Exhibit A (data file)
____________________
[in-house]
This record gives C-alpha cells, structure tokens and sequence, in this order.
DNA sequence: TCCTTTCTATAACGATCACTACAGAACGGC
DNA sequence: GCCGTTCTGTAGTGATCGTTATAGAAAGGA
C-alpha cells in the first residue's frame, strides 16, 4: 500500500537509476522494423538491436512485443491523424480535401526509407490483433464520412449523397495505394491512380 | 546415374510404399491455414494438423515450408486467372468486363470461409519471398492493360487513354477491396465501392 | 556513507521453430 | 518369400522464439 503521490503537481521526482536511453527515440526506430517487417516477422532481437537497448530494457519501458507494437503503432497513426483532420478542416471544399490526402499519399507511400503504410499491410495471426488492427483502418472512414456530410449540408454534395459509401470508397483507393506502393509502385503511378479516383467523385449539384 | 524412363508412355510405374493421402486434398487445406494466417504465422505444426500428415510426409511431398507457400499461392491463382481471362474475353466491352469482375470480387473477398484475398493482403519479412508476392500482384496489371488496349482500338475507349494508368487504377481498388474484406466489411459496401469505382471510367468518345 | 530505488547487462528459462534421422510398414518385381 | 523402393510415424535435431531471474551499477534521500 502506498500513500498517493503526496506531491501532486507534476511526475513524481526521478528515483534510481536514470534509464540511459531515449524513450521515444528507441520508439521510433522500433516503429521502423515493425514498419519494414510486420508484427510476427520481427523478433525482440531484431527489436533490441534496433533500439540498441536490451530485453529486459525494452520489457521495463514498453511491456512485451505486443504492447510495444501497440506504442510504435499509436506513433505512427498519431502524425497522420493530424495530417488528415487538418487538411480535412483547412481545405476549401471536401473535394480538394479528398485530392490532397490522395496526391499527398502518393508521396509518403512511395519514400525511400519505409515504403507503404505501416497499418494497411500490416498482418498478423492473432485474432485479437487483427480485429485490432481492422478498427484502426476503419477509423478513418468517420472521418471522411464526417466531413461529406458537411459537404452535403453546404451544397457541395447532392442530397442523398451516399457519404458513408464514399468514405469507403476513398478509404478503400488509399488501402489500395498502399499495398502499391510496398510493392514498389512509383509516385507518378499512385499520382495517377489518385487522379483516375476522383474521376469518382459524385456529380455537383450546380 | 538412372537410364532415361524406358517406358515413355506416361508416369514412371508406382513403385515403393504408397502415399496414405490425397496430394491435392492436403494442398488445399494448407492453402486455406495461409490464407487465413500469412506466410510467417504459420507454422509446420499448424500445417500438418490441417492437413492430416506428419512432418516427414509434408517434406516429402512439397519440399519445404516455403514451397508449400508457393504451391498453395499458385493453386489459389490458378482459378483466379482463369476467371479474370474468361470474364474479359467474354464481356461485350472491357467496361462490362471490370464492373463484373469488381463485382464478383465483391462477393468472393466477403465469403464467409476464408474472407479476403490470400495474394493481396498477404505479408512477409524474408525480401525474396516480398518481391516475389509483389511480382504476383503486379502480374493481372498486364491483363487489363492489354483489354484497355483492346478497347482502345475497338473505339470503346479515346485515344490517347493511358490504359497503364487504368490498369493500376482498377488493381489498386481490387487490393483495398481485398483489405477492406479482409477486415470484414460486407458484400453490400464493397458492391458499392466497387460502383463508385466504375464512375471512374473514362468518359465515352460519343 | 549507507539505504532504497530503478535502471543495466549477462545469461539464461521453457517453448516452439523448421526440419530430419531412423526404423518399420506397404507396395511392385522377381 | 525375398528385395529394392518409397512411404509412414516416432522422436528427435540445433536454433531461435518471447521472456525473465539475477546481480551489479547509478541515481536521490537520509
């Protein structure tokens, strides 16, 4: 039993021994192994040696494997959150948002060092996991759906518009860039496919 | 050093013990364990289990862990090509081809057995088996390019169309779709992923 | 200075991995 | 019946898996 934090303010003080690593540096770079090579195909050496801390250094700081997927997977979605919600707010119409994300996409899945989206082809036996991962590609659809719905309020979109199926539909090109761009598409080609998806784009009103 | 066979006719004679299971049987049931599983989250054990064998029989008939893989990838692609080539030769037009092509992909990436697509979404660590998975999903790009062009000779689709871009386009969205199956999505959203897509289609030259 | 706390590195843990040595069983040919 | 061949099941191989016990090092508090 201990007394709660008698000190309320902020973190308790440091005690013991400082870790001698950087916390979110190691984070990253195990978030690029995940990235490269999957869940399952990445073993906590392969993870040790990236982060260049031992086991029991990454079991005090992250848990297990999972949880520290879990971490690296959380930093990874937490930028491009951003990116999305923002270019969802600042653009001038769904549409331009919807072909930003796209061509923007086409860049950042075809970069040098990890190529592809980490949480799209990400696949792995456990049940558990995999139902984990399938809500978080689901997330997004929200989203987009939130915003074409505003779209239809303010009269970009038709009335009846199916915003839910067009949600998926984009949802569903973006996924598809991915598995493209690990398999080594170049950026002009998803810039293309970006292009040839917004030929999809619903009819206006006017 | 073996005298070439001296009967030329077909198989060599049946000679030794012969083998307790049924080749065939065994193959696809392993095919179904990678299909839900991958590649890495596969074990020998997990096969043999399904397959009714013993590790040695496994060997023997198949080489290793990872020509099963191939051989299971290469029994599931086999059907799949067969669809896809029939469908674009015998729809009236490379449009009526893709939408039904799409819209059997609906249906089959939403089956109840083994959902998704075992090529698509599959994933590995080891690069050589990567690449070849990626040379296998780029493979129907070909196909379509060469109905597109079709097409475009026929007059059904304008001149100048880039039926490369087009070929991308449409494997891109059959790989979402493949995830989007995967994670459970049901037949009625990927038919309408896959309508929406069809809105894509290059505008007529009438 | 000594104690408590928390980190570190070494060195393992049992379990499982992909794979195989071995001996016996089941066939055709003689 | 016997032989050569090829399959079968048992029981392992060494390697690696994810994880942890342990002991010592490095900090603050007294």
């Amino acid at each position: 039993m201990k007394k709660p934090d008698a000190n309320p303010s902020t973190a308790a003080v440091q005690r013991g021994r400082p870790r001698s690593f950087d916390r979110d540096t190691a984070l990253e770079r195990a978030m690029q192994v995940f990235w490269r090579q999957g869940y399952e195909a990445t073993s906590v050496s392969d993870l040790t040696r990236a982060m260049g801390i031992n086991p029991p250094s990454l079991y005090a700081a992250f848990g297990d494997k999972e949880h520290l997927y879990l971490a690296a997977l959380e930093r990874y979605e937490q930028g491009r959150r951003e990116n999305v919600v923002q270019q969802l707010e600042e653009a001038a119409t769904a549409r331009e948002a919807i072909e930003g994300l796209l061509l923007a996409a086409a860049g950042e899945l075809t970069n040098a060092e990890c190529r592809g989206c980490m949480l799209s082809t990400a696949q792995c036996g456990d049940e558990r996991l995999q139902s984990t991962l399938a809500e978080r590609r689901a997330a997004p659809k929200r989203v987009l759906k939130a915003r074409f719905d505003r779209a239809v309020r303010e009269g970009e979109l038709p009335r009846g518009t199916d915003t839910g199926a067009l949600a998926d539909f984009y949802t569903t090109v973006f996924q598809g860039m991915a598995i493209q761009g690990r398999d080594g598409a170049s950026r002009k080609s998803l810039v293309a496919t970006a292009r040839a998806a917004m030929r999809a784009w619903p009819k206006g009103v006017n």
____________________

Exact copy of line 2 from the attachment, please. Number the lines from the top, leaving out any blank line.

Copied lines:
This record gives C-alpha cells, structure tokens and sequence, in this order.